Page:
Antibiotics may promote weight gain among children through direct effects on growth and metabolic consequences associated with alternations of the microbiome. In a recent study in the National Patient-Centered Clinical Research Network (PCORnet), we found that antibiotic use <24 months was associated with slightly higher, but clinically insignificant, BMI-z and overweight/obesity prevalence at 5 years. The objective of this study was to examine these associations with 10-year outcomes.
We used electronic medical record data from 2009-2016 from 10 healthcare institutions in PCORnet. We included 56,727 children with same-day height and weight measures at 0-<12m, 12-<30m, and 108-<132m (“10y”). Using multivariable mixed models, we examined associations of any antibiotics <24m with BMI-z and overweight/obesity at 10y, stratified by complex chronic condition status.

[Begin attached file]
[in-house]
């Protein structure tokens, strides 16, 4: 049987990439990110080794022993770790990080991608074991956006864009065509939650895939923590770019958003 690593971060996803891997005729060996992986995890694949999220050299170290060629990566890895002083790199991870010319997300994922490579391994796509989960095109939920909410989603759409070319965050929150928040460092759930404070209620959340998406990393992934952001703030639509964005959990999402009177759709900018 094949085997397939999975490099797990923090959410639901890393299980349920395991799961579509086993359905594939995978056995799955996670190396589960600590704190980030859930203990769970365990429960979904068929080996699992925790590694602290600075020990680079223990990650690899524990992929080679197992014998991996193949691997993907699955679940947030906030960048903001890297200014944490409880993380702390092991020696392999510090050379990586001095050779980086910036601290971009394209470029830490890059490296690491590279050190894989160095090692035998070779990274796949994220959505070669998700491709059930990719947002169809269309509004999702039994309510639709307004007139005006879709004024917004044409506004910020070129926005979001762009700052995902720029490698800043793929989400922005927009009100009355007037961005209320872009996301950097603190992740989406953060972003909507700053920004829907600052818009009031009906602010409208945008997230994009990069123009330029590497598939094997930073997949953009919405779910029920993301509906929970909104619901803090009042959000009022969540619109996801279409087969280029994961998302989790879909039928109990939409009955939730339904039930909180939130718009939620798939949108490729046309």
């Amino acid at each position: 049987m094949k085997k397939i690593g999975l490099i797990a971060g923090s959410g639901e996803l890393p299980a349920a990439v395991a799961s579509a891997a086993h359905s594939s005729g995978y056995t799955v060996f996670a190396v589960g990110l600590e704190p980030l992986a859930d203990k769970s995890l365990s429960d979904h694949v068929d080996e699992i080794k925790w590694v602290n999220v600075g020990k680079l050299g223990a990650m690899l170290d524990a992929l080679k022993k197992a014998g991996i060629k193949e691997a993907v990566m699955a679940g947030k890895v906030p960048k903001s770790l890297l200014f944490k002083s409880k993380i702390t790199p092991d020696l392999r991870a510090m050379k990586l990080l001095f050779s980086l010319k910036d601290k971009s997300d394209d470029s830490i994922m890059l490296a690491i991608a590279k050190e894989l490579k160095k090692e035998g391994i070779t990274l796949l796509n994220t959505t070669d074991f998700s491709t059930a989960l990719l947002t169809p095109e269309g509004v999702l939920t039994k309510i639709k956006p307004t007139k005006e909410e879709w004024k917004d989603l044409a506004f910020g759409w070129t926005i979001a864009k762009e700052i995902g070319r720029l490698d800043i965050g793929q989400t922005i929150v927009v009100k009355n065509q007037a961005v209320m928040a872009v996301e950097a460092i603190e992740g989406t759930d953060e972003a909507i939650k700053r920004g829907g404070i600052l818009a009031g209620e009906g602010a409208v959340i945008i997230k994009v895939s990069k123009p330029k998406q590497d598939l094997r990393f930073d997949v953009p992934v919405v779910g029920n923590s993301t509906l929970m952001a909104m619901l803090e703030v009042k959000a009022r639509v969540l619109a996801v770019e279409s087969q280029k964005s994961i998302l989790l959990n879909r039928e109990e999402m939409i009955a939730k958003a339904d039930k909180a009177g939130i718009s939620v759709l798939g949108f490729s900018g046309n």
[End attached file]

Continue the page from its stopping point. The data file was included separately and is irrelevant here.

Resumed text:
52% of the children were male, 49% were white, and 57% received at least one antibiotic prescription <24m. At 10y, mean (SD) BMI-z was 0.54 (1.14), and 36% had overweight or obesity. Among children without a complex chronic condition, obtaining any (v. no) antibiotics <24m was associated with a slightly higher, but clinically insignificant, BMI-z (β 0.04; 95% CI 0.02, 0.06) and odds of overweight/obesity (OR 1.03; 95% CI 0.99, 1.07). For 4+ (v. no) antibiotic courses, the estimates were 0.07 higher BMI-z (95% CI 0.04, 0.11) and OR of 1.09 (95% CI 1.02, 1.16) for obesity/overweight. Results were similar for children with a complex chronic condition.
In this large national study, antibiotic use <24 months was associated with slightly higher body weight at 10 years, with evidence for a dose response. Although these small associations may have population level impacts on obesity, the individual-level clinical significance is negligible. In addition, such small associations could be explained by unmeasured confounding.